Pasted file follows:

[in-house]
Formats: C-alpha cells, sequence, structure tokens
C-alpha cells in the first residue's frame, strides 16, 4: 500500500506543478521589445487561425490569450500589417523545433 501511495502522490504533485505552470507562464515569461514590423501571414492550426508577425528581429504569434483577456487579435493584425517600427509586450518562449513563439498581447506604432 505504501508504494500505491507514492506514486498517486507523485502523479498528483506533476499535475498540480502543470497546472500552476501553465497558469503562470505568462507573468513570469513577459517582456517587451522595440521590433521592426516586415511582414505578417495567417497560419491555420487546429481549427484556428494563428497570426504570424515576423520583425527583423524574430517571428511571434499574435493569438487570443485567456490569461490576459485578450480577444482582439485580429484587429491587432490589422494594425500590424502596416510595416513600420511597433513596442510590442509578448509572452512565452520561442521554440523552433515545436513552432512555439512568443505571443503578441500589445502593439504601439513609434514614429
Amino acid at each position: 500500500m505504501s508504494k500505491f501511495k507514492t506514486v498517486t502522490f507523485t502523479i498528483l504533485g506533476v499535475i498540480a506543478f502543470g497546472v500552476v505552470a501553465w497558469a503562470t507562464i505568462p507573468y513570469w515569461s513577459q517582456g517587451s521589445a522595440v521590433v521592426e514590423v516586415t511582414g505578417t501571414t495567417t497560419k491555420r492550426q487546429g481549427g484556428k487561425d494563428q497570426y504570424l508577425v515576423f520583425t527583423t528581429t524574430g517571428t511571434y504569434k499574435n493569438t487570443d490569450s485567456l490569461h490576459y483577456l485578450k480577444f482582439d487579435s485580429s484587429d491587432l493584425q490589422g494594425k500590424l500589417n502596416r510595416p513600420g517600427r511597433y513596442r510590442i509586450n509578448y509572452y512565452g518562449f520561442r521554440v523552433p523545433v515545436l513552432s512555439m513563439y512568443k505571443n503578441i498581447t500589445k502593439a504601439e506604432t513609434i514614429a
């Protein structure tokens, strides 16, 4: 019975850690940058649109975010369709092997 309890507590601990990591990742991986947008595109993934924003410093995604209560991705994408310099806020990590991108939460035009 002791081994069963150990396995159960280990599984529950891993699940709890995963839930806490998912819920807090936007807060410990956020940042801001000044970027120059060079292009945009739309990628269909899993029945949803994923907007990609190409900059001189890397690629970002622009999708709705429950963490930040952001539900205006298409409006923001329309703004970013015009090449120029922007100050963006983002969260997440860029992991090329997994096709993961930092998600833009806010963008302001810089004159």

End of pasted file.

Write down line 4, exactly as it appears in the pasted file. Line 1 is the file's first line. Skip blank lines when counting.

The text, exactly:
Amino acid at each position: 500500500m505504501s508504494k500505491f501511495k507514492t506514486v498517486t502522490f507523485t502523479i498528483l504533485g506533476v499535475i498540480a506543478f502543470g497546472v500552476v505552470a501553465w497558469a503562470t507562464i505568462p507573468y513570469w515569461s513577459q517582456g517587451s521589445a522595440v521590433v521592426e514590423v516586415t511582414g505578417t501571414t495567417t497560419k491555420r492550426q487546429g481549427g484556428k487561425d494563428q497570426y504570424l508577425v515576423f520583425t527583423t528581429t524574430g517571428t511571434y504569434k499574435n493569438t487570443d490569450s485567456l490569461h490576459y483577456l485578450k480577444f482582439d487579435s485580429s484587429d491587432l493584425q490589422g494594425k500590424l500589417n502596416r510595416p513600420g517600427r511597433y513596442r510590442i509586450n509578448y509572452y512565452g518562449f520561442r521554440v523552433p523545433v515545436l513552432s512555439m513563439y512568443k505571443n503578441i498581447t500589445k502593439a504601439e506604432t513609434i514614429a